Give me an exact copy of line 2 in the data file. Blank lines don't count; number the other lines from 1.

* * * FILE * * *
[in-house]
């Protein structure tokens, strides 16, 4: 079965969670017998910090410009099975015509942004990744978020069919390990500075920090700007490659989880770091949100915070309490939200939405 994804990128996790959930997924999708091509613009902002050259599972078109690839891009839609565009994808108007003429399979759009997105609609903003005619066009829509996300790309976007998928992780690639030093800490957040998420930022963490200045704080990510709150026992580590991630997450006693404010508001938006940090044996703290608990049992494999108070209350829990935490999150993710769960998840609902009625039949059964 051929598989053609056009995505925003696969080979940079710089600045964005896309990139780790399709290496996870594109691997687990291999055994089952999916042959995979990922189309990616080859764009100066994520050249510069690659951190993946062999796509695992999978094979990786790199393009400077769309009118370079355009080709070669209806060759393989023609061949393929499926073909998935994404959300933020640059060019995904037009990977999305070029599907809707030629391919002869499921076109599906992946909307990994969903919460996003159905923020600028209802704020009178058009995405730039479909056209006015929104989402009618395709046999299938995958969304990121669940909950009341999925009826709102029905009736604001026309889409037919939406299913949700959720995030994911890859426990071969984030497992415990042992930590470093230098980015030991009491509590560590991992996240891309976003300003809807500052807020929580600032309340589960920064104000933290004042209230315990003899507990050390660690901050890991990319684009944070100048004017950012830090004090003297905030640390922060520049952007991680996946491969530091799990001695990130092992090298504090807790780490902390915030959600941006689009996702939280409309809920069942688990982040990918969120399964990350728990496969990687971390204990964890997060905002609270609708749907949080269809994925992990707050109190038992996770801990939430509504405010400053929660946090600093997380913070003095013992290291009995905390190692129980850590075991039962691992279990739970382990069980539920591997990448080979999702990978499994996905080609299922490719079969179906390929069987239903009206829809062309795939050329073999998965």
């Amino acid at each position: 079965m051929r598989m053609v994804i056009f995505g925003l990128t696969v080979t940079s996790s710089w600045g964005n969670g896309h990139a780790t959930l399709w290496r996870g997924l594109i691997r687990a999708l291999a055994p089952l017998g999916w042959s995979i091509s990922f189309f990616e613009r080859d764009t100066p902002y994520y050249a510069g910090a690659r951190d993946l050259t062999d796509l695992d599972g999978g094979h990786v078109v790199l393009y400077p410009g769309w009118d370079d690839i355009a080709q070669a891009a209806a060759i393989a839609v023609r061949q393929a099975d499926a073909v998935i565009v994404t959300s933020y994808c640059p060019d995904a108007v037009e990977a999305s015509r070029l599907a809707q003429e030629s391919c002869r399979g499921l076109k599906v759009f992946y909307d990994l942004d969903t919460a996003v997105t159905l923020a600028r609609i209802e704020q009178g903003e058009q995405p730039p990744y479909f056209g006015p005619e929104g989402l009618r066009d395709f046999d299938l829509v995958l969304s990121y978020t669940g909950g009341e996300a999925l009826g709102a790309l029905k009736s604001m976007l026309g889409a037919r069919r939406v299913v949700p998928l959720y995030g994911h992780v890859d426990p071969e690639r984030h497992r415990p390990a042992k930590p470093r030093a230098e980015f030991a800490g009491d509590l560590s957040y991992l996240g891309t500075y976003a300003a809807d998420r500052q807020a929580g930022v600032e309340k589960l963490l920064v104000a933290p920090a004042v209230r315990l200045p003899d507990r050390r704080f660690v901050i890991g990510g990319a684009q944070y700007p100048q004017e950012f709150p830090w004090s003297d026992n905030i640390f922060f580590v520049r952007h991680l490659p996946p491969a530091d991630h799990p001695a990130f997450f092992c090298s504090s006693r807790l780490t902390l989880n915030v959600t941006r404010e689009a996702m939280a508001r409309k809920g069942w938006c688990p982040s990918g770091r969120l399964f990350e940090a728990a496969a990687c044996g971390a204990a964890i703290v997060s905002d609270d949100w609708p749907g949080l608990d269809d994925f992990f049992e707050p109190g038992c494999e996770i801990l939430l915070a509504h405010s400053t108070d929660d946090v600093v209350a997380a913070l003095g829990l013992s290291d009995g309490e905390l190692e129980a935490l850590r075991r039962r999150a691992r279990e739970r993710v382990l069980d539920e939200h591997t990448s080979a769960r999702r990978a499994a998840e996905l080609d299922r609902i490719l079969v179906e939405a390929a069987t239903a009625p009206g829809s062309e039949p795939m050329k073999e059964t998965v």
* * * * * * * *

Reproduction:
């Protein structure tokens, strides 16, 4: 079965969670017998910090410009099975015509942004990744978020069919390990500075920090700007490659989880770091949100915070309490939200939405 994804990128996790959930997924999708091509613009902002050259599972078109690839891009839609565009994808108007003429399979759009997105609609903003005619066009829509996300790309976007998928992780690639030093800490957040998420930022963490200045704080990510709150026992580590991630997450006693404010508001938006940090044996703290608990049992494999108070209350829990935490999150993710769960998840609902009625039949059964 051929598989053609056009995505925003696969080979940079710089600045964005896309990139780790399709290496996870594109691997687990291999055994089952999916042959995979990922189309990616080859764009100066994520050249510069690659951190993946062999796509695992999978094979990786790199393009400077769309009118370079355009080709070669209806060759393989023609061949393929499926073909998935994404959300933020640059060019995904037009990977999305070029599907809707030629391919002869499921076109599906992946909307990994969903919460996003159905923020600028209802704020009178058009995405730039479909056209006015929104989402009618395709046999299938995958969304990121669940909950009341999925009826709102029905009736604001026309889409037919939406299913949700959720995030994911890859426990071969984030497992415990042992930590470093230098980015030991009491509590560590991992996240891309976003300003809807500052807020929580600032309340589960920064104000933290004042209230315990003899507990050390660690901050890991990319684009944070100048004017950012830090004090003297905030640390922060520049952007991680996946491969530091799990001695990130092992090298504090807790780490902390915030959600941006689009996702939280409309809920069942688990982040990918969120399964990350728990496969990687971390204990964890997060905002609270609708749907949080269809994925992990707050109190038992996770801990939430509504405010400053929660946090600093997380913070003095013992290291009995905390190692129980850590075991039962691992279990739970382990069980539920591997990448080979999702990978499994996905080609299922490719079969179906390929069987239903009206829809062309795939050329073999998965």